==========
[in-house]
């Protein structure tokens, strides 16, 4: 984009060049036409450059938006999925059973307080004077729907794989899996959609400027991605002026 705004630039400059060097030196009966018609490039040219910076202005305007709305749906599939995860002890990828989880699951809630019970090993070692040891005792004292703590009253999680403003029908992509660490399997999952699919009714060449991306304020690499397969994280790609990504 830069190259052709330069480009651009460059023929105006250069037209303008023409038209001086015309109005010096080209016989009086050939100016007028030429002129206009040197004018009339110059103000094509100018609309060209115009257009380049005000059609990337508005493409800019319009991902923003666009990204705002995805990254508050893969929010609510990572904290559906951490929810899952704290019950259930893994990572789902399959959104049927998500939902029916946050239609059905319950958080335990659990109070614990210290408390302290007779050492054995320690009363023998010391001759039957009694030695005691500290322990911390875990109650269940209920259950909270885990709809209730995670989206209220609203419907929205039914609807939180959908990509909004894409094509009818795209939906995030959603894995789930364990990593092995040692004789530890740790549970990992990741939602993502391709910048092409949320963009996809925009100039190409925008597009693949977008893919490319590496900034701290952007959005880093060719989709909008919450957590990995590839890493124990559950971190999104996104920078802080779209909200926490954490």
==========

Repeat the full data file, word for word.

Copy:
[in-house]
């Protein structure tokens, strides 16, 4: 984009060049036409450059938006999925059973307080004077729907794989899996959609400027991605002026 705004630039400059060097030196009966018609490039040219910076202005305007709305749906599939995860002890990828989880699951809630019970090993070692040891005792004292703590009253999680403003029908992509660490399997999952699919009714060449991306304020690499397969994280790609990504 830069190259052709330069480009651009460059023929105006250069037209303008023409038209001086015309109005010096080209016989009086050939100016007028030429002129206009040197004018009339110059103000094509100018609309060209115009257009380049005000059609990337508005493409800019319009991902923003666009990204705002995805990254508050893969929010609510990572904290559906951490929810899952704290019950259930893994990572789902399959959104049927998500939902029916946050239609059905319950958080335990659990109070614990210290408390302290007779050492054995320690009363023998010391001759039957009694030695005691500290322990911390875990109650269940209920259950909270885990709809209730995670989206209220609203419907929205039914609807939180959908990509909004894409094509009818795209939906995030959603894995789930364990990593092995040692004789530890740790549970990992990741939602993502391709910048092409949320963009996809925009100039190409925008597009693949977008893919490319590496900034701290952007959005880093060719989709909008919450957590990995590839890493124990559950971190999104996104920078802080779209909200926490954490």